The succession planning blind spot
Last year, Stanford University released a report detailing the attitudes of corporate executives and directors towards succession planning and talent development.
One of the more striking findings highlighted a blind spot that persists at board room level: 50% of the study’s interviewees believed their board had an effective succession plan in place for senior positions, but only 25% felt that their business had an adequate pool of successors for key C-suite roles.
In the world of football, this might translate as follows:
50% of directors felt that their club is well-structured and has a succession plan in place, and would be fine in the event of key players being injured or sold… But only 25% felt that the club had an adequate pool of young players to replace their core players.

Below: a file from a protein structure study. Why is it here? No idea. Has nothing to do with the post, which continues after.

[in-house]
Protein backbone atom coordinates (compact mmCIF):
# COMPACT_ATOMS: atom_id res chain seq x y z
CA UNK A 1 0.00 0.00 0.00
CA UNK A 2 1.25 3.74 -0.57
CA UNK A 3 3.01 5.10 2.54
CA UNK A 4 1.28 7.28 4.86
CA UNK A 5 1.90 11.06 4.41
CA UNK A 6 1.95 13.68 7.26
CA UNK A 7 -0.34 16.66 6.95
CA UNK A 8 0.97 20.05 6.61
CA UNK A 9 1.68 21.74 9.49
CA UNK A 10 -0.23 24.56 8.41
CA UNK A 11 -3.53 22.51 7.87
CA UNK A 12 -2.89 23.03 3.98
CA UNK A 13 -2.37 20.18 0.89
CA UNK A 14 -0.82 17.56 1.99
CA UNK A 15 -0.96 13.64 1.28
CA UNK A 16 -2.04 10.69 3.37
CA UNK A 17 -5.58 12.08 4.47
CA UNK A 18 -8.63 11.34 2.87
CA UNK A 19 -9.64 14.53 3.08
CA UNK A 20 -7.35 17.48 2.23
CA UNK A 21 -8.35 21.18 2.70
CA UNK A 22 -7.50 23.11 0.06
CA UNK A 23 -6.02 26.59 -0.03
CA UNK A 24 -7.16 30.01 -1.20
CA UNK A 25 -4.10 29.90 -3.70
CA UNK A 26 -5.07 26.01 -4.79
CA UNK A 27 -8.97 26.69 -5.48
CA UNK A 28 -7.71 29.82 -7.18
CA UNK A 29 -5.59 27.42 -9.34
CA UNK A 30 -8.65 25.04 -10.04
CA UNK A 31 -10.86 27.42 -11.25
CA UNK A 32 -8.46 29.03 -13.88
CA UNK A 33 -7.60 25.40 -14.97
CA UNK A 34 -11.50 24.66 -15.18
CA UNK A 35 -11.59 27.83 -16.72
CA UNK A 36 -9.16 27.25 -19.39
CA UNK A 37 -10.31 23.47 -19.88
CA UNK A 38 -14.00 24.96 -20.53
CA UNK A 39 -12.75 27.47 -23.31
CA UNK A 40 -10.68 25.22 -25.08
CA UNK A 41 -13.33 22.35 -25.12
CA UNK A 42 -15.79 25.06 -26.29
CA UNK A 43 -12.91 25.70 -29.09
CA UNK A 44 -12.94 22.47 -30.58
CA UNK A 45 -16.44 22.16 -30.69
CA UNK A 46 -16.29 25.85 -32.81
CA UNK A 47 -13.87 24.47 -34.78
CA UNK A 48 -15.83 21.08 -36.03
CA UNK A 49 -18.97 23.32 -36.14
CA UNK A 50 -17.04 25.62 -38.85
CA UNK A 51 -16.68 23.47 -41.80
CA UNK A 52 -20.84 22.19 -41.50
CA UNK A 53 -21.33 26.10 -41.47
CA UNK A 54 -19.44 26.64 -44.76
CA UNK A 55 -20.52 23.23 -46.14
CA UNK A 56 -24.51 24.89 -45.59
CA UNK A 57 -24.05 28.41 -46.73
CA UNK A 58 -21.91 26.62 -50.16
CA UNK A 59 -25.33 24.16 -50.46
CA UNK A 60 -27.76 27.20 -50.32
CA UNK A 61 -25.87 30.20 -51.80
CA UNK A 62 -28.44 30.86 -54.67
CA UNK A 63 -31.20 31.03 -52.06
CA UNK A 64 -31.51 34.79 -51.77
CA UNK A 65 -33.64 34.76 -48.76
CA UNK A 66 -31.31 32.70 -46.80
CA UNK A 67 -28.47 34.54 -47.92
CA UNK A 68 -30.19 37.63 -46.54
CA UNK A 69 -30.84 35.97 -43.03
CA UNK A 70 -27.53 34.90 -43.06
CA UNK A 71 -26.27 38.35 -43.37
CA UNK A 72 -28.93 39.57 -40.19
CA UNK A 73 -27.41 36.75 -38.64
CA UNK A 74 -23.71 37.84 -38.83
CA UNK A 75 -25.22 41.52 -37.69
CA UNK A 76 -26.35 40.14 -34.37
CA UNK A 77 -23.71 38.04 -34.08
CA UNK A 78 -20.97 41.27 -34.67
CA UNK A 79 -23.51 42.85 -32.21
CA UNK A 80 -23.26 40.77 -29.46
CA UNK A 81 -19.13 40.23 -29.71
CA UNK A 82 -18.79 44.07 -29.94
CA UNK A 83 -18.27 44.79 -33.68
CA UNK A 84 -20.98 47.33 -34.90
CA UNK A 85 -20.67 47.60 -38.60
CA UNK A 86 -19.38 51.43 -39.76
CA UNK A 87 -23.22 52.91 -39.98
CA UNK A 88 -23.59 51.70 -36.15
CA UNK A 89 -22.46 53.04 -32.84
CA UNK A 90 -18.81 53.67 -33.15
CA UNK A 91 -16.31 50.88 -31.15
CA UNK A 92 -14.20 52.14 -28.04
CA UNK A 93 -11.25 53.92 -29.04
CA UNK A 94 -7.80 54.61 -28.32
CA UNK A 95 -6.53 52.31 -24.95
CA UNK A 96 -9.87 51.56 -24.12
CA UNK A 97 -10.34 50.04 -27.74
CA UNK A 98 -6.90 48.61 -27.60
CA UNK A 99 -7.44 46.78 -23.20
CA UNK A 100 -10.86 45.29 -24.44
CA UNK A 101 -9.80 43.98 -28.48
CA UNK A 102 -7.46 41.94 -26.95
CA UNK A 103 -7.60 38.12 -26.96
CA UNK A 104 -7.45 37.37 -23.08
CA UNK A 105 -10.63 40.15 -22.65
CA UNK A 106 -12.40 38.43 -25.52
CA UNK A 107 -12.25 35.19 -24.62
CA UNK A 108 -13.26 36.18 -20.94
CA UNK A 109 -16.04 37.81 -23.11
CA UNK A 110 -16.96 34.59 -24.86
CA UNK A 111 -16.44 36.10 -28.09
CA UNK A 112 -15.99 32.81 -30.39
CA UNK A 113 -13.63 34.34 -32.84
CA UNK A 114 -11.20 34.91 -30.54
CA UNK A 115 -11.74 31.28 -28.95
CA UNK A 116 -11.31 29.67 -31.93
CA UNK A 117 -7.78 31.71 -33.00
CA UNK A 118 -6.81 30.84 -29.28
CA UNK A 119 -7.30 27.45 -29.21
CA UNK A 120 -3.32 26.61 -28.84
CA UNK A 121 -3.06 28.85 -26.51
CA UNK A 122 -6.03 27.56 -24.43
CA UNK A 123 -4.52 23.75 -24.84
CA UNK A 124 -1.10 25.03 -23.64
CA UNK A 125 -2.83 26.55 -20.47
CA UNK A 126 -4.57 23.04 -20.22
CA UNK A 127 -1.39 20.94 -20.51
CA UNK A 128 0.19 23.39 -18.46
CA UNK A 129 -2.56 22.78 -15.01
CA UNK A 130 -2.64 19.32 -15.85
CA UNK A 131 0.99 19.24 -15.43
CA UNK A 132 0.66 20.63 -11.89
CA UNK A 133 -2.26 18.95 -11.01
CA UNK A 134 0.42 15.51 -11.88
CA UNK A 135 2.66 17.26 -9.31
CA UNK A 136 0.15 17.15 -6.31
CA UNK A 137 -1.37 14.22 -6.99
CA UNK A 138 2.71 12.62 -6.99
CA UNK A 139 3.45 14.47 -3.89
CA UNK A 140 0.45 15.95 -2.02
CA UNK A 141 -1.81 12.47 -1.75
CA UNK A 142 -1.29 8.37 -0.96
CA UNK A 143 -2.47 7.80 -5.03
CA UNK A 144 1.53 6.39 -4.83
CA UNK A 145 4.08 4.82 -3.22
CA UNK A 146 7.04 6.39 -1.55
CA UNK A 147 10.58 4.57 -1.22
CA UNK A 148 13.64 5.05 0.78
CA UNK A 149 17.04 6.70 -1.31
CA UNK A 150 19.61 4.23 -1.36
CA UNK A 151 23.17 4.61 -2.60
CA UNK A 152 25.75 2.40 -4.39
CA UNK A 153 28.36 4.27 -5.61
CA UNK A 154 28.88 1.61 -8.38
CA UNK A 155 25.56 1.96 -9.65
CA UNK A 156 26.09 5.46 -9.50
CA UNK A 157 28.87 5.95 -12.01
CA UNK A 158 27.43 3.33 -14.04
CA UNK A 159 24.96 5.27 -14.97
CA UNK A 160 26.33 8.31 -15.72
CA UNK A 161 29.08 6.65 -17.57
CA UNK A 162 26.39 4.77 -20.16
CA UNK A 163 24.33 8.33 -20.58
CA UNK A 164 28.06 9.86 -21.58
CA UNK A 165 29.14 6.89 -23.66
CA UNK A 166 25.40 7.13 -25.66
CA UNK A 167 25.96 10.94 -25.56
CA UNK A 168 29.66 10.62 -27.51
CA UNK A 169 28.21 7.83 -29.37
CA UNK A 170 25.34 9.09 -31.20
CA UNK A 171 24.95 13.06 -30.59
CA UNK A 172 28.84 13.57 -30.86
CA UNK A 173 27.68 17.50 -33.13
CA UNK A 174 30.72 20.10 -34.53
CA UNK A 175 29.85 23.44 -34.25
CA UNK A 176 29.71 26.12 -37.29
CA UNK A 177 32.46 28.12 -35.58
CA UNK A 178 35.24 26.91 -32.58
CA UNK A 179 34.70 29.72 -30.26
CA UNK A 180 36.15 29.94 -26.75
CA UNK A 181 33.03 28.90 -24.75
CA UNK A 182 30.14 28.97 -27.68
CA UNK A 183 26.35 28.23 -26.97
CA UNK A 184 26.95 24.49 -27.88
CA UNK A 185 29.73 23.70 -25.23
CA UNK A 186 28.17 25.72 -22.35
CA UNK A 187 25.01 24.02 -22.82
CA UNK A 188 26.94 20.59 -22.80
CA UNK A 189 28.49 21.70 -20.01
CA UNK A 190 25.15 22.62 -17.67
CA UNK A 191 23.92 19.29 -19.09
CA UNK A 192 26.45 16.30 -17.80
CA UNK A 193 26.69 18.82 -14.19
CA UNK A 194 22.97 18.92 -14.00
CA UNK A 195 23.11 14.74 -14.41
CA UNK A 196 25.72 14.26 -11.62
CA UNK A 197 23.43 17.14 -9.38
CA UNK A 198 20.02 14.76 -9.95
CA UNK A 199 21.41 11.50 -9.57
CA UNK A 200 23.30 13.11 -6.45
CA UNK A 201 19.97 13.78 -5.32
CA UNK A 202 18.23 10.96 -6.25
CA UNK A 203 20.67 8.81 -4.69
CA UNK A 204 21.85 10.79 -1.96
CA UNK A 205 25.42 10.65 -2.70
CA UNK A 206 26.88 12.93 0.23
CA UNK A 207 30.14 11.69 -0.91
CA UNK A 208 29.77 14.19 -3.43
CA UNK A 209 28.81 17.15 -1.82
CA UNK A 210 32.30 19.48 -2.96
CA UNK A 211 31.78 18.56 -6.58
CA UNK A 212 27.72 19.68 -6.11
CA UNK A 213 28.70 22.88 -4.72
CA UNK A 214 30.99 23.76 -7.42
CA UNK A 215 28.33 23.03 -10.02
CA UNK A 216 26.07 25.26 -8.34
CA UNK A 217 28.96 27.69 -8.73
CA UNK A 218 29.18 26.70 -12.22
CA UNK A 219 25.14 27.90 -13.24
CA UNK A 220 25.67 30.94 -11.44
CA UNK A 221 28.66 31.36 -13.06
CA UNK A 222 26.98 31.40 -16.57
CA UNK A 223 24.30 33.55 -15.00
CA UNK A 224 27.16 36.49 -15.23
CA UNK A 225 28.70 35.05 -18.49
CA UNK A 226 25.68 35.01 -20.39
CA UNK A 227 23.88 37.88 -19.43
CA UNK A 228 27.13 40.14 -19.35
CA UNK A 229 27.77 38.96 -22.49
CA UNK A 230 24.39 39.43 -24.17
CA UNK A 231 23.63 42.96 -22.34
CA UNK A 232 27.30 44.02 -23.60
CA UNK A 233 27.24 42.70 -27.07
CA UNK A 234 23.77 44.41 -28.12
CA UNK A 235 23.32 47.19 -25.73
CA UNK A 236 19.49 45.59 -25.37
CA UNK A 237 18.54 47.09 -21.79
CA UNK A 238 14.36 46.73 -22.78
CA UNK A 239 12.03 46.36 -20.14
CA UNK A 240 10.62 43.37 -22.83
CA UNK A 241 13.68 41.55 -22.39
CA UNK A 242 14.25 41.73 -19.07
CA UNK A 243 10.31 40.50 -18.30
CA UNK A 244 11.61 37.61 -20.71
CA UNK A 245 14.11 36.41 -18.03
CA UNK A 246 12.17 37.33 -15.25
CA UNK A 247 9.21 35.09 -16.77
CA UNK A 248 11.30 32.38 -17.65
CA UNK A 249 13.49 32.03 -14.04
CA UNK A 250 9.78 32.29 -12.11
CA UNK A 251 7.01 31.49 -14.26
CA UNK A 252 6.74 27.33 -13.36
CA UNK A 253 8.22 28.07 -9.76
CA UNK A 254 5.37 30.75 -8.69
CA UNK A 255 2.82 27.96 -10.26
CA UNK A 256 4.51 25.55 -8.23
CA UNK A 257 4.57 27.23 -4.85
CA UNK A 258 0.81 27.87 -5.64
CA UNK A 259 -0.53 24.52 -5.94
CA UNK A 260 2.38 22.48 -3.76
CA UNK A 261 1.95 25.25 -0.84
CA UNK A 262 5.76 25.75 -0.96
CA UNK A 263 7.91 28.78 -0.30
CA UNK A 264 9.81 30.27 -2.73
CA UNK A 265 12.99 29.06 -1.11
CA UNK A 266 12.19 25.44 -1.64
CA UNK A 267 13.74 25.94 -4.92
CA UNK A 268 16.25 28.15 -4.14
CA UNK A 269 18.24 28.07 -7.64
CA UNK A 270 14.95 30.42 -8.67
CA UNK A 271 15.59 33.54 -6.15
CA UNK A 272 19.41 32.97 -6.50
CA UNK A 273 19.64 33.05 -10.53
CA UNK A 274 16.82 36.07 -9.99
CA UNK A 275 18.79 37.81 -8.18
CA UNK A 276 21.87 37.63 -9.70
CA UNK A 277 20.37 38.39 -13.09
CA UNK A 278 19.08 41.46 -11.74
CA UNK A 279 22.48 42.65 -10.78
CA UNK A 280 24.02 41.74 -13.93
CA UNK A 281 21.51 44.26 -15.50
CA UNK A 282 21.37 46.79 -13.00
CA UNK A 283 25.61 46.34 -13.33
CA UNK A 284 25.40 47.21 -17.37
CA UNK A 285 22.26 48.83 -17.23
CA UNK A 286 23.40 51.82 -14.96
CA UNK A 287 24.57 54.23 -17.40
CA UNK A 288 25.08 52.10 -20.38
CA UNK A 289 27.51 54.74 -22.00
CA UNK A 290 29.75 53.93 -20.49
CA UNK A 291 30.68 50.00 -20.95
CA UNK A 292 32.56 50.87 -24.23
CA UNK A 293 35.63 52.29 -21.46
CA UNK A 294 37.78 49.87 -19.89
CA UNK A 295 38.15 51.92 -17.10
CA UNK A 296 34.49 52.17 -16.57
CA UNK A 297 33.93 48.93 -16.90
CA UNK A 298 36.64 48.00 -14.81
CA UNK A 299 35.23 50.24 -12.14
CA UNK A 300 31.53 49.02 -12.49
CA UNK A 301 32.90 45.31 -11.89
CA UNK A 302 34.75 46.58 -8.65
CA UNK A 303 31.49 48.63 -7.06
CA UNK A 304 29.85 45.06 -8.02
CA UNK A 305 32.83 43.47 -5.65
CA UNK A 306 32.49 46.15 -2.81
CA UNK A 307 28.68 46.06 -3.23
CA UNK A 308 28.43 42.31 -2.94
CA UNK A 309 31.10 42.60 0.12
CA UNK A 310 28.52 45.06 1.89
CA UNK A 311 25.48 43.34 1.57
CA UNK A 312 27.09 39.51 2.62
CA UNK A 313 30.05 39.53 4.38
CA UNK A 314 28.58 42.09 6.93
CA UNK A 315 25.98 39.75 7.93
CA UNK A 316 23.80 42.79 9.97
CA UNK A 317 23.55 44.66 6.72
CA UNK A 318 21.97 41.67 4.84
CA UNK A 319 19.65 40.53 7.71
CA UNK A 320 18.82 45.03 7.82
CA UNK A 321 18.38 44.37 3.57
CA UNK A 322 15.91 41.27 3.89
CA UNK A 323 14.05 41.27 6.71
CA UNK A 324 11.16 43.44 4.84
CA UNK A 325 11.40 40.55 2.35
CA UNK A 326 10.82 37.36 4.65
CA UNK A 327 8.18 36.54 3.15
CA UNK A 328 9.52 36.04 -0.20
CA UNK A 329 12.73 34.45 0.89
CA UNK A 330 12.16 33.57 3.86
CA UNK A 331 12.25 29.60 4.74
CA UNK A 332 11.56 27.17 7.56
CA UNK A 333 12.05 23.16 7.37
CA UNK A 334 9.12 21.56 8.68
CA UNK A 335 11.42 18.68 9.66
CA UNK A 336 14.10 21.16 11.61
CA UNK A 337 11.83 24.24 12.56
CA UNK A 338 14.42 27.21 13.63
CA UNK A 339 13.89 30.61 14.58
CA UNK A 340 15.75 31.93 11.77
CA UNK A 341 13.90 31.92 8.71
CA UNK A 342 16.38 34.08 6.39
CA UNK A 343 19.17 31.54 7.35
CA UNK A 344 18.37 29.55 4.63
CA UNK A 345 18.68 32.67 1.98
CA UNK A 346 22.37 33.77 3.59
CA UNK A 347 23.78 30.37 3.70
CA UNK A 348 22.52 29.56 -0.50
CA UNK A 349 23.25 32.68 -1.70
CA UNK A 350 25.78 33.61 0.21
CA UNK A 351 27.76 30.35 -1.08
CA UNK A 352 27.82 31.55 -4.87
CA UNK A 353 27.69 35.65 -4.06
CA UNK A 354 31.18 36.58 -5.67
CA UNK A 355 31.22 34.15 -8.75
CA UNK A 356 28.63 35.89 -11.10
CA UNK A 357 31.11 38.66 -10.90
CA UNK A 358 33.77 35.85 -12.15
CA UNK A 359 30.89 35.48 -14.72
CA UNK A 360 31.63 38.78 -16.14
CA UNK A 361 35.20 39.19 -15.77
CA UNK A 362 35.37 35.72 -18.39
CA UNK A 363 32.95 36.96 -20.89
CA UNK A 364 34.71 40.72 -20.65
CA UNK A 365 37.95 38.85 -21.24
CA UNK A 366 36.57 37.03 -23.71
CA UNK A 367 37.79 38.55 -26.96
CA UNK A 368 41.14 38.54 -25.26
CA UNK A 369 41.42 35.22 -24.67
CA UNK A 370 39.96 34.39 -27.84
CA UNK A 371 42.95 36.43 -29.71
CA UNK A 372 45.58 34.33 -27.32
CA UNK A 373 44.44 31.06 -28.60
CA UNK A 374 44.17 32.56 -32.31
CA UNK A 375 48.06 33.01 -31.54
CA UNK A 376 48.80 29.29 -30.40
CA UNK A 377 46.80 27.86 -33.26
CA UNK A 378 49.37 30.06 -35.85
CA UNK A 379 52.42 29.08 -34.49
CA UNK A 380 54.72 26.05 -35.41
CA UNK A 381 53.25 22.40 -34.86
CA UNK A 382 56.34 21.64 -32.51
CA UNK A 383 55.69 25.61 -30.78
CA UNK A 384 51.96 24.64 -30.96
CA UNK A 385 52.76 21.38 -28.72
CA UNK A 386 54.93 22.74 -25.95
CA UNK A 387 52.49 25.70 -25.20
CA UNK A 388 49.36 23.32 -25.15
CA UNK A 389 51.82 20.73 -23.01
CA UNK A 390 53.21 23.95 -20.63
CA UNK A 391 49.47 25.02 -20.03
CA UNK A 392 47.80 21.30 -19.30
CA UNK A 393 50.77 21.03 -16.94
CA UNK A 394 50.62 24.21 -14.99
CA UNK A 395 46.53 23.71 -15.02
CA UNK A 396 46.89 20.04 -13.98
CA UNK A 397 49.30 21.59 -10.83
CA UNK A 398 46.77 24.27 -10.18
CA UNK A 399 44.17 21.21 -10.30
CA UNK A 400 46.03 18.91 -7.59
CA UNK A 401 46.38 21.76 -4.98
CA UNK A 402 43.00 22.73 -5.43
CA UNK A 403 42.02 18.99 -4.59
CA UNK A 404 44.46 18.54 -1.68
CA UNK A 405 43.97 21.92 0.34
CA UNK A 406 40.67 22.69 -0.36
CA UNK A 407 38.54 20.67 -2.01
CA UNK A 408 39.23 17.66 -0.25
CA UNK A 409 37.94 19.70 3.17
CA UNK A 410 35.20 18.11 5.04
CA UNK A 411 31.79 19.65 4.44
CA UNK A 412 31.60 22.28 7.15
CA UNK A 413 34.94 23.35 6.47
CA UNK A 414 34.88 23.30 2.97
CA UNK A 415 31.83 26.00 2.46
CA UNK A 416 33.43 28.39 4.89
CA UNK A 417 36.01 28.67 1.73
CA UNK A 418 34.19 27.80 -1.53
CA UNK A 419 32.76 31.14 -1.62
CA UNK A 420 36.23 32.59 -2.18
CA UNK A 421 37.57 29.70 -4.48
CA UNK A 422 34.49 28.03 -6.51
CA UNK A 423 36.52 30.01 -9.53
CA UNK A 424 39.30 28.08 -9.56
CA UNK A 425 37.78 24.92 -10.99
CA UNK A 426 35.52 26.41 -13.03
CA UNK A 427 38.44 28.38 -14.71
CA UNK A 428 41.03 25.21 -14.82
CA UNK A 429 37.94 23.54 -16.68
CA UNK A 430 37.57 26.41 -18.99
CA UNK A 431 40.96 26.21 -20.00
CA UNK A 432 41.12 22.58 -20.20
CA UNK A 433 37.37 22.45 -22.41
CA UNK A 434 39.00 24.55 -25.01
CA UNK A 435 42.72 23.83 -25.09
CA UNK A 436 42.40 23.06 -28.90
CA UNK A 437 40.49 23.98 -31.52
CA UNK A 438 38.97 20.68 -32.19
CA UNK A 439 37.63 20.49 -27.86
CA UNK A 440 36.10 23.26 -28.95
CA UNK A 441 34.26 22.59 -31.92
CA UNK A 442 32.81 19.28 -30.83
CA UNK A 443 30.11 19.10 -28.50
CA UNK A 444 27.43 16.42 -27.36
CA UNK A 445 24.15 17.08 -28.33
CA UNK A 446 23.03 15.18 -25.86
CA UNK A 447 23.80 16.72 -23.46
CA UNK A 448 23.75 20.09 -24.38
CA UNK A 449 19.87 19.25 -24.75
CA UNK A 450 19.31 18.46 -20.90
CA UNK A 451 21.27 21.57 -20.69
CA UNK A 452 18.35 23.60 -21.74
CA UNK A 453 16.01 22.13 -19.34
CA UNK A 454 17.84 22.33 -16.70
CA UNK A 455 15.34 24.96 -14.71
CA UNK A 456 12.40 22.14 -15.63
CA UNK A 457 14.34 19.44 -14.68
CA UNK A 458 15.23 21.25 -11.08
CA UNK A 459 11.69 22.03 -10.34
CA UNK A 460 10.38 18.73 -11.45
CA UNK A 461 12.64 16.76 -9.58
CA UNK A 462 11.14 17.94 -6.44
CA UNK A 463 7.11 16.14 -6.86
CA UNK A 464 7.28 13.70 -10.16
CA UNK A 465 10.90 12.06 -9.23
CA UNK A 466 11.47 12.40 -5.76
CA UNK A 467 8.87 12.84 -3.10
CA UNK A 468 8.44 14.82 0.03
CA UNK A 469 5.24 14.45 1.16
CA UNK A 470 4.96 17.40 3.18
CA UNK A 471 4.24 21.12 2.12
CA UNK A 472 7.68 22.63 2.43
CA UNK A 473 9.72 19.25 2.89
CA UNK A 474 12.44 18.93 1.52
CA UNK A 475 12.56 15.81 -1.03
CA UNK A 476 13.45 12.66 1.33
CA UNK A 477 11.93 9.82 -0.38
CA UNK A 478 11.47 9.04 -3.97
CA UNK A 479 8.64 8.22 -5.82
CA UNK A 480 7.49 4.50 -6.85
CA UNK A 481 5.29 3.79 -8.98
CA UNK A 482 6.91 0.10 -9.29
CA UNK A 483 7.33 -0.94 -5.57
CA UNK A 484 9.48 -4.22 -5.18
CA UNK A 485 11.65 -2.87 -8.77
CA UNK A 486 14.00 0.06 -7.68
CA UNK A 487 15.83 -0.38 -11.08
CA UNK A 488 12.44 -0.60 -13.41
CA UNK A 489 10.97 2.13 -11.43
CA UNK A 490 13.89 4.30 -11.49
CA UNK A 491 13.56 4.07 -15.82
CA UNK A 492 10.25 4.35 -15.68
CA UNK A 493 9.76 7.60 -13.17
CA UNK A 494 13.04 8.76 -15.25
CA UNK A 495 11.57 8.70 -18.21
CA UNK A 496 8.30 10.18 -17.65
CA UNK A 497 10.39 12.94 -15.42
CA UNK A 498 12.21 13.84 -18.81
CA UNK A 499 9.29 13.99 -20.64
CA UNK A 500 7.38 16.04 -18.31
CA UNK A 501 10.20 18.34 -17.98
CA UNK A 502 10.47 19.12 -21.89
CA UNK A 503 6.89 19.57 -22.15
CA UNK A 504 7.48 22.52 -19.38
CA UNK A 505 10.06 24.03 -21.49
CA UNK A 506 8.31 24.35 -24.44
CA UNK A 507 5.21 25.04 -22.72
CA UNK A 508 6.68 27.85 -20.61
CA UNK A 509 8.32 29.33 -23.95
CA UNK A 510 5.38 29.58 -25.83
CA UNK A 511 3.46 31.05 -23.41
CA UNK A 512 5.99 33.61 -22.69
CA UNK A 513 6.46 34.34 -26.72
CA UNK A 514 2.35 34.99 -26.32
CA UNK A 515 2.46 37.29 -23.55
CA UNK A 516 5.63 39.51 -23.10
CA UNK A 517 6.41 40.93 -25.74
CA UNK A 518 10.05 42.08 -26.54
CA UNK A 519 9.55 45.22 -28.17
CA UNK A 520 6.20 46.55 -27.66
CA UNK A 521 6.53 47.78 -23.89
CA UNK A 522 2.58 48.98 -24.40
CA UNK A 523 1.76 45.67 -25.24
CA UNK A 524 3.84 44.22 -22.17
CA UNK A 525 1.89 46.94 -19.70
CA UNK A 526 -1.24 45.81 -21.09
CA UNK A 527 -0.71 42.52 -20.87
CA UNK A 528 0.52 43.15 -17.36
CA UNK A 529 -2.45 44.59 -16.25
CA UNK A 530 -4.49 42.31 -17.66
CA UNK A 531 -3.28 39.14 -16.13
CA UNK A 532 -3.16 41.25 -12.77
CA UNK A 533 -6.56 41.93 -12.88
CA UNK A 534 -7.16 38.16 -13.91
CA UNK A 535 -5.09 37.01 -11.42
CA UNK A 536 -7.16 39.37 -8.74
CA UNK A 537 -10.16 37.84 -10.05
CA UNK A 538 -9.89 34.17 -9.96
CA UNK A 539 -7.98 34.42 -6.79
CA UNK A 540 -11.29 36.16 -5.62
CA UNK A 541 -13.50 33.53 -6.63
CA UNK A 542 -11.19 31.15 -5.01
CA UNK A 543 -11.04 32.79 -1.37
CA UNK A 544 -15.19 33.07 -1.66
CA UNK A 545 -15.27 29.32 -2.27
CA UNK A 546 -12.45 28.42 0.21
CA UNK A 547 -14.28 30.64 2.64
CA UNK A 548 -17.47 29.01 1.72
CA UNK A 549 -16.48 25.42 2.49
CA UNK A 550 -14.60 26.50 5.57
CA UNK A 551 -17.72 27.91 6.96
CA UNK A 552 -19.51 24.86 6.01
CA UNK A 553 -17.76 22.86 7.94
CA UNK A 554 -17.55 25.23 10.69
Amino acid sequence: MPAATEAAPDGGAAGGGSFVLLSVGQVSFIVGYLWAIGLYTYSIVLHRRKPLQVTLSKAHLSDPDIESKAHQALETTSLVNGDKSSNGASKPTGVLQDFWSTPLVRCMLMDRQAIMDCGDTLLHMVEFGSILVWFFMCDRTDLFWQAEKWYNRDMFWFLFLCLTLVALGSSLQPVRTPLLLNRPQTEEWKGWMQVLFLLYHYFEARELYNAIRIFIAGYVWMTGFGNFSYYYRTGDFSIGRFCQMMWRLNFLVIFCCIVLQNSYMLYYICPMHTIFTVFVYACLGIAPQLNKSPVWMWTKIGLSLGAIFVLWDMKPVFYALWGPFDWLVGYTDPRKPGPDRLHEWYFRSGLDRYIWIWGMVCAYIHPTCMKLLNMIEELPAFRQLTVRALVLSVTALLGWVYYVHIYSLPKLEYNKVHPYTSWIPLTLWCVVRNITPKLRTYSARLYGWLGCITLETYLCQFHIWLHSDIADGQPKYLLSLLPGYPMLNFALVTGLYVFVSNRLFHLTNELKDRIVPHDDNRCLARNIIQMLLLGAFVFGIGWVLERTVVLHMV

Clearly, it’s dangerous to hold such beliefs: an effective succession plan cannot exist without a capable group of successors. Research from the corporate world suggests that it is not uncommon to hold these conflicting opinions, and perhaps this translated version rings true in football too. We often talk about long-term plans, but fail to develop the tools to execute it. The vision is easier to formulate than the process.
Ultimately, and somewhat perversely, the corporate executives who knew they have neither an effective succession plan nor an adequate pool of successors are better placed to act than those who failed to recognise that their plans were hollow. Is football any different?